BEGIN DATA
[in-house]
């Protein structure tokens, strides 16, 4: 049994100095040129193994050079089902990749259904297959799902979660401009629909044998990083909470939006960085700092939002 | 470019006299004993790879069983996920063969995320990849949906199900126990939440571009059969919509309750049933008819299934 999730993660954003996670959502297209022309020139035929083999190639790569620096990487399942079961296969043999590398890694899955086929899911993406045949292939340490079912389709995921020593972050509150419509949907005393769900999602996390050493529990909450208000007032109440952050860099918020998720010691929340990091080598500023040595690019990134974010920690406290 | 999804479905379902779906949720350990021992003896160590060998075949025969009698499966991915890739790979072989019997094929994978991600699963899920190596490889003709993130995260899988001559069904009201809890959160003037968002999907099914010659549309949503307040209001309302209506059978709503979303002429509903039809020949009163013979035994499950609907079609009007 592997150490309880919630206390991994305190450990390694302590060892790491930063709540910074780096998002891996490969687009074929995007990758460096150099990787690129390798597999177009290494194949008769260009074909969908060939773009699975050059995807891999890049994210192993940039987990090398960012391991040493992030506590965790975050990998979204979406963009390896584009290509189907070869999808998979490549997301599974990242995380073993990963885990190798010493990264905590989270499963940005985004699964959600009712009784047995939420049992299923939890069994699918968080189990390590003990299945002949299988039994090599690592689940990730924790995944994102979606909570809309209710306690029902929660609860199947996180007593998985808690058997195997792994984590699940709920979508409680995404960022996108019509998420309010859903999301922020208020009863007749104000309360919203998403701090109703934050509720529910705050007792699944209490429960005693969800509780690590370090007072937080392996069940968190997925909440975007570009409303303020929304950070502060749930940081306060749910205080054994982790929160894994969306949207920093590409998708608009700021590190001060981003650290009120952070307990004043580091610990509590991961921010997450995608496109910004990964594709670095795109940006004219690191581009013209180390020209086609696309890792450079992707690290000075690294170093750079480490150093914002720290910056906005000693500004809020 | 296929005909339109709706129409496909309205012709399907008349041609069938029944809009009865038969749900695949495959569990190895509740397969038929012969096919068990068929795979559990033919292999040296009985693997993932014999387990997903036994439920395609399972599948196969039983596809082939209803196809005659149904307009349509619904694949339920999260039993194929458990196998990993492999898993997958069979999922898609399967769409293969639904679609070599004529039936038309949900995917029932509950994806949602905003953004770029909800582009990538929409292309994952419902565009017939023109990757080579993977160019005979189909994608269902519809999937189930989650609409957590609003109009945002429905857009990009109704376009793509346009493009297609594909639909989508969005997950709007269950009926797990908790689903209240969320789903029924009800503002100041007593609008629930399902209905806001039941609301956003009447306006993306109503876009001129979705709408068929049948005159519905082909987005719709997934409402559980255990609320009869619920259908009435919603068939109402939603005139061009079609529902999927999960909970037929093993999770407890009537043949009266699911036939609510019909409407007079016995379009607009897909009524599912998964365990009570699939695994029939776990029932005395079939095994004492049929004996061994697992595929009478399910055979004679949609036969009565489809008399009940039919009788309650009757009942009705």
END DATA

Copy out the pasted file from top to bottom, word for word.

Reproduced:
[in-house]
């Protein structure tokens, strides 16, 4: 049994100095040129193994050079089902990749259904297959799902979660401009629909044998990083909470939006960085700092939002 | 470019006299004993790879069983996920063969995320990849949906199900126990939440571009059969919509309750049933008819299934 999730993660954003996670959502297209022309020139035929083999190639790569620096990487399942079961296969043999590398890694899955086929899911993406045949292939340490079912389709995921020593972050509150419509949907005393769900999602996390050493529990909450208000007032109440952050860099918020998720010691929340990091080598500023040595690019990134974010920690406290 | 999804479905379902779906949720350990021992003896160590060998075949025969009698499966991915890739790979072989019997094929994978991600699963899920190596490889003709993130995260899988001559069904009201809890959160003037968002999907099914010659549309949503307040209001309302209506059978709503979303002429509903039809020949009163013979035994499950609907079609009007 592997150490309880919630206390991994305190450990390694302590060892790491930063709540910074780096998002891996490969687009074929995007990758460096150099990787690129390798597999177009290494194949008769260009074909969908060939773009699975050059995807891999890049994210192993940039987990090398960012391991040493992030506590965790975050990998979204979406963009390896584009290509189907070869999808998979490549997301599974990242995380073993990963885990190798010493990264905590989270499963940005985004699964959600009712009784047995939420049992299923939890069994699918968080189990390590003990299945002949299988039994090599690592689940990730924790995944994102979606909570809309209710306690029902929660609860199947996180007593998985808690058997195997792994984590699940709920979508409680995404960022996108019509998420309010859903999301922020208020009863007749104000309360919203998403701090109703934050509720529910705050007792699944209490429960005693969800509780690590370090007072937080392996069940968190997925909440975007570009409303303020929304950070502060749930940081306060749910205080054994982790929160894994969306949207920093590409998708608009700021590190001060981003650290009120952070307990004043580091610990509590991961921010997450995608496109910004990964594709670095795109940006004219690191581009013209180390020209086609696309890792450079992707690290000075690294170093750079480490150093914002720290910056906005000693500004809020 | 296929005909339109709706129409496909309205012709399907008349041609069938029944809009009865038969749900695949495959569990190895509740397969038929012969096919068990068929795979559990033919292999040296009985693997993932014999387990997903036994439920395609399972599948196969039983596809082939209803196809005659149904307009349509619904694949339920999260039993194929458990196998990993492999898993997958069979999922898609399967769409293969639904679609070599004529039936038309949900995917029932509950994806949602905003953004770029909800582009990538929409292309994952419902565009017939023109990757080579993977160019005979189909994608269902519809999937189930989650609409957590609003109009945002429905857009990009109704376009793509346009493009297609594909639909989508969005997950709007269950009926797990908790689903209240969320789903029924009800503002100041007593609008629930399902209905806001039941609301956003009447306006993306109503876009001129979705709408068929049948005159519905082909987005719709997934409402559980255990609320009869619920259908009435919603068939109402939603005139061009079609529902999927999960909970037929093993999770407890009537043949009266699911036939609510019909409407007079016995379009607009897909009524599912998964365990009570699939695994029939776990029932005395079939095994004492049929004996061994697992595929009478399910055979004679949609036969009565489809008399009940039919009788309650009757009942009705």